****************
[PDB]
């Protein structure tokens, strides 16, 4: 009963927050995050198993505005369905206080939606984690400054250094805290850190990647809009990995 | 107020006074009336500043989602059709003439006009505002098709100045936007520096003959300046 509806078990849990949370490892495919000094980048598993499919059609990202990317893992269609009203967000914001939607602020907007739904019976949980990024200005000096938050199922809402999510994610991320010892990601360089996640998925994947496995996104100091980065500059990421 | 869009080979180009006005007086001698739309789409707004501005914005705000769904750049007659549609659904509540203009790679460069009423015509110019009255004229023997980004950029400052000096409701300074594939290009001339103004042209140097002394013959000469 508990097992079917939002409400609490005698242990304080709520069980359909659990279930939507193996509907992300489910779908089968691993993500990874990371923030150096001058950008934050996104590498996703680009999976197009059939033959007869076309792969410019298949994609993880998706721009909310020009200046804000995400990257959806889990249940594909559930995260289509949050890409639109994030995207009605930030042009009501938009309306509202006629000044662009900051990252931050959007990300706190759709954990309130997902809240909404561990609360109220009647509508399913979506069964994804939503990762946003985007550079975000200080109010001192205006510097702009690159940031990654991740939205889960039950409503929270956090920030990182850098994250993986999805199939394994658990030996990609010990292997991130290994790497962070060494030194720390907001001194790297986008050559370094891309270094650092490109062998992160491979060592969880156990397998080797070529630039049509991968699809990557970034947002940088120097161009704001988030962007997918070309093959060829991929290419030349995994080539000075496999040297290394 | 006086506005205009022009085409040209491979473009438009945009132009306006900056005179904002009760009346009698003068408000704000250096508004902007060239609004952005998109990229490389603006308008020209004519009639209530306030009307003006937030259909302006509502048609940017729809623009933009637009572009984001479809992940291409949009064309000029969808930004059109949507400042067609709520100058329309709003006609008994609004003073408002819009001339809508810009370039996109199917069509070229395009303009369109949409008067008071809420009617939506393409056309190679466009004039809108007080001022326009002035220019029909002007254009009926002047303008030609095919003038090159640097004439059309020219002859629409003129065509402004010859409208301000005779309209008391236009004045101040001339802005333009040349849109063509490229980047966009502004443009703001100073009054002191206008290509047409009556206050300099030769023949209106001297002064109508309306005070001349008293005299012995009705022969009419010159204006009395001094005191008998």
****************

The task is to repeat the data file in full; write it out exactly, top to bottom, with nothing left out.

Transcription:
[PDB]
């Protein structure tokens, strides 16, 4: 009963927050995050198993505005369905206080939606984690400054250094805290850190990647809009990995 | 107020006074009336500043989602059709003439006009505002098709100045936007520096003959300046 509806078990849990949370490892495919000094980048598993499919059609990202990317893992269609009203967000914001939607602020907007739904019976949980990024200005000096938050199922809402999510994610991320010892990601360089996640998925994947496995996104100091980065500059990421 | 869009080979180009006005007086001698739309789409707004501005914005705000769904750049007659549609659904509540203009790679460069009423015509110019009255004229023997980004950029400052000096409701300074594939290009001339103004042209140097002394013959000469 508990097992079917939002409400609490005698242990304080709520069980359909659990279930939507193996509907992300489910779908089968691993993500990874990371923030150096001058950008934050996104590498996703680009999976197009059939033959007869076309792969410019298949994609993880998706721009909310020009200046804000995400990257959806889990249940594909559930995260289509949050890409639109994030995207009605930030042009009501938009309306509202006629000044662009900051990252931050959007990300706190759709954990309130997902809240909404561990609360109220009647509508399913979506069964994804939503990762946003985007550079975000200080109010001192205006510097702009690159940031990654991740939205889960039950409503929270956090920030990182850098994250993986999805199939394994658990030996990609010990292997991130290994790497962070060494030194720390907001001194790297986008050559370094891309270094650092490109062998992160491979060592969880156990397998080797070529630039049509991968699809990557970034947002940088120097161009704001988030962007997918070309093959060829991929290419030349995994080539000075496999040297290394 | 006086506005205009022009085409040209491979473009438009945009132009306006900056005179904002009760009346009698003068408000704000250096508004902007060239609004952005998109990229490389603006308008020209004519009639209530306030009307003006937030259909302006509502048609940017729809623009933009637009572009984001479809992940291409949009064309000029969808930004059109949507400042067609709520100058329309709003006609008994609004003073408002819009001339809508810009370039996109199917069509070229395009303009369109949409008067008071809420009617939506393409056309190679466009004039809108007080001022326009002035220019029909002007254009009926002047303008030609095919003038090159640097004439059309020219002859629409003129065509402004010859409208301000005779309209008391236009004045101040001339802005333009040349849109063509490229980047966009502004443009703001100073009054002191206008290509047409009556206050300099030769023949209106001297002064109508309306005070001349008293005299012995009705022969009419010159204006009395001094005191008998």